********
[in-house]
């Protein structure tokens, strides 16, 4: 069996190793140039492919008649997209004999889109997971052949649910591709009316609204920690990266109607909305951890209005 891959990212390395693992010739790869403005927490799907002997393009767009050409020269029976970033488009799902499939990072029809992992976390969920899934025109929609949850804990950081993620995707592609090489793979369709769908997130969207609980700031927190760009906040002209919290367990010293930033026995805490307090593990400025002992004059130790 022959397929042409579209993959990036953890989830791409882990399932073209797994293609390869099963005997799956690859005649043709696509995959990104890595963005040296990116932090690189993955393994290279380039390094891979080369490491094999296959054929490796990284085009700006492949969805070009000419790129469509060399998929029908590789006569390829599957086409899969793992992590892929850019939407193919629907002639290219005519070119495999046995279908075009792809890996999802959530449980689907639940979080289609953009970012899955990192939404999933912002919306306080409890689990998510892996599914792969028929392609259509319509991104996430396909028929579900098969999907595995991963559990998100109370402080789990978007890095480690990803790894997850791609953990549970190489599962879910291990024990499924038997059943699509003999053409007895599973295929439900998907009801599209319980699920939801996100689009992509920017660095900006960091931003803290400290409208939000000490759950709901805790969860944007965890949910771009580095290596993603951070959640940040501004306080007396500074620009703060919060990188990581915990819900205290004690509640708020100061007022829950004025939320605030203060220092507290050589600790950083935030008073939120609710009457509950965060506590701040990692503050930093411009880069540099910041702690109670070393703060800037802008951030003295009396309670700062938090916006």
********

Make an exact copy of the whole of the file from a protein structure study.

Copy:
[in-house]
């Protein structure tokens, strides 16, 4: 069996190793140039492919008649997209004999889109997971052949649910591709009316609204920690990266109607909305951890209005 891959990212390395693992010739790869403005927490799907002997393009767009050409020269029976970033488009799902499939990072029809992992976390969920899934025109929609949850804990950081993620995707592609090489793979369709769908997130969207609980700031927190760009906040002209919290367990010293930033026995805490307090593990400025002992004059130790 022959397929042409579209993959990036953890989830791409882990399932073209797994293609390869099963005997799956690859005649043709696509995959990104890595963005040296990116932090690189993955393994290279380039390094891979080369490491094999296959054929490796990284085009700006492949969805070009000419790129469509060399998929029908590789006569390829599957086409899969793992992590892929850019939407193919629907002639290219005519070119495999046995279908075009792809890996999802959530449980689907639940979080289609953009970012899955990192939404999933912002919306306080409890689990998510892996599914792969028929392609259509319509991104996430396909028929579900098969999907595995991963559990998100109370402080789990978007890095480690990803790894997850791609953990549970190489599962879910291990024990499924038997059943699509003999053409007895599973295929439900998907009801599209319980699920939801996100689009992509920017660095900006960091931003803290400290409208939000000490759950709901805790969860944007965890949910771009580095290596993603951070959640940040501004306080007396500074620009703060919060990188990581915990819900205290004690509640708020100061007022829950004025939320605030203060220092507290050589600790950083935030008073939120609710009457509950965060506590701040990692503050930093411009880069540099910041702690109670070393703060800037802008951030003295009396309670700062938090916006």